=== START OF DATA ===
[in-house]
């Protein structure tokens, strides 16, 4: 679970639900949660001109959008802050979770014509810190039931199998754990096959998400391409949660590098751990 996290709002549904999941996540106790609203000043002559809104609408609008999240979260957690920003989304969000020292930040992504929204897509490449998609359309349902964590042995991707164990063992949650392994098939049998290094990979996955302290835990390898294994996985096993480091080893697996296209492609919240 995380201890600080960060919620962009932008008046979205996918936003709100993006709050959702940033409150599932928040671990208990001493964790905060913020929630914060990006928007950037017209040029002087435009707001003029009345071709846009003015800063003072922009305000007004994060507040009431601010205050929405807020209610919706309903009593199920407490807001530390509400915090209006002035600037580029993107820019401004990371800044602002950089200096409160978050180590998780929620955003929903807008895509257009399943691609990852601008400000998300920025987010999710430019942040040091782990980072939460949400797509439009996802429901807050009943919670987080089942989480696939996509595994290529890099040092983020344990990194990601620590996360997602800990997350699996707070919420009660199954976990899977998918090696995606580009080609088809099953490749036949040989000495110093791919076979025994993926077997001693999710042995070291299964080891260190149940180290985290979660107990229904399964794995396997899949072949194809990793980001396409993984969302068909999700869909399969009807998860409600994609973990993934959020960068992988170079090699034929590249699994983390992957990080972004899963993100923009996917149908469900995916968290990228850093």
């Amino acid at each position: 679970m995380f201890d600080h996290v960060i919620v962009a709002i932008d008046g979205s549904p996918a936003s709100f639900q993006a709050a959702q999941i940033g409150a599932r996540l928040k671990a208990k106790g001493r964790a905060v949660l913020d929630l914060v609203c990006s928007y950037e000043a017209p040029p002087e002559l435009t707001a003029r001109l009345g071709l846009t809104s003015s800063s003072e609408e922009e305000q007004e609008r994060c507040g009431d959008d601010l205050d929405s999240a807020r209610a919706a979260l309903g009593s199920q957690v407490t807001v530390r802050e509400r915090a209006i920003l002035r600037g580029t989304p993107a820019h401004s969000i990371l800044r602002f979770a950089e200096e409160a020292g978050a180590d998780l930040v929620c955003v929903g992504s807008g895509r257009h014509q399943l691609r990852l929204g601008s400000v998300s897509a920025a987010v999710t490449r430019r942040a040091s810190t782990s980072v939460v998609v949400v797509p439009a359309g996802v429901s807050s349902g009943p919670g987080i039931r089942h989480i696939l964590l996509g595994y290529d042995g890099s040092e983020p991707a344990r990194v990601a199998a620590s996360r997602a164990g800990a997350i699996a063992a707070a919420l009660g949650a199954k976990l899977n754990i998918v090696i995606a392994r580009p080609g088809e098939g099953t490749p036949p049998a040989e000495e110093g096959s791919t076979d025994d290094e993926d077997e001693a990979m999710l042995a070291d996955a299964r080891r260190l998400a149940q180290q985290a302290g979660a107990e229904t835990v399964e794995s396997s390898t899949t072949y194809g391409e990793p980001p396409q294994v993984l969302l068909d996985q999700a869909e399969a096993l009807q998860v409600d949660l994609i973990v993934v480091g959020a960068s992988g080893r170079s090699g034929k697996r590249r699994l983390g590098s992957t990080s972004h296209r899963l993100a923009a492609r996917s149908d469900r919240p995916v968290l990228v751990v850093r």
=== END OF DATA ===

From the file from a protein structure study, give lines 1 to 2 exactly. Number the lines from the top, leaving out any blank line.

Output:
[in-house]
């Protein structure tokens, strides 16, 4: 679970639900949660001109959008802050979770014509810190039931199998754990096959998400391409949660590098751990 996290709002549904999941996540106790609203000043002559809104609408609008999240979260957690920003989304969000020292930040992504929204897509490449998609359309349902964590042995991707164990063992949650392994098939049998290094990979996955302290835990390898294994996985096993480091080893697996296209492609919240 995380201890600080960060919620962009932008008046979205996918936003709100993006709050959702940033409150599932928040671990208990001493964790905060913020929630914060990006928007950037017209040029002087435009707001003029009345071709846009003015800063003072922009305000007004994060507040009431601010205050929405807020209610919706309903009593199920407490807001530390509400915090209006002035600037580029993107820019401004990371800044602002950089200096409160978050180590998780929620955003929903807008895509257009399943691609990852601008400000998300920025987010999710430019942040040091782990980072939460949400797509439009996802429901807050009943919670987080089942989480696939996509595994290529890099040092983020344990990194990601620590996360997602800990997350699996707070919420009660199954976990899977998918090696995606580009080609088809099953490749036949040989000495110093791919076979025994993926077997001693999710042995070291299964080891260190149940180290985290979660107990229904399964794995396997899949072949194809990793980001396409993984969302068909999700869909399969009807998860409600994609973990993934959020960068992988170079090699034929590249699994983390992957990080972004899963993100923009996917149908469900995916968290990228850093």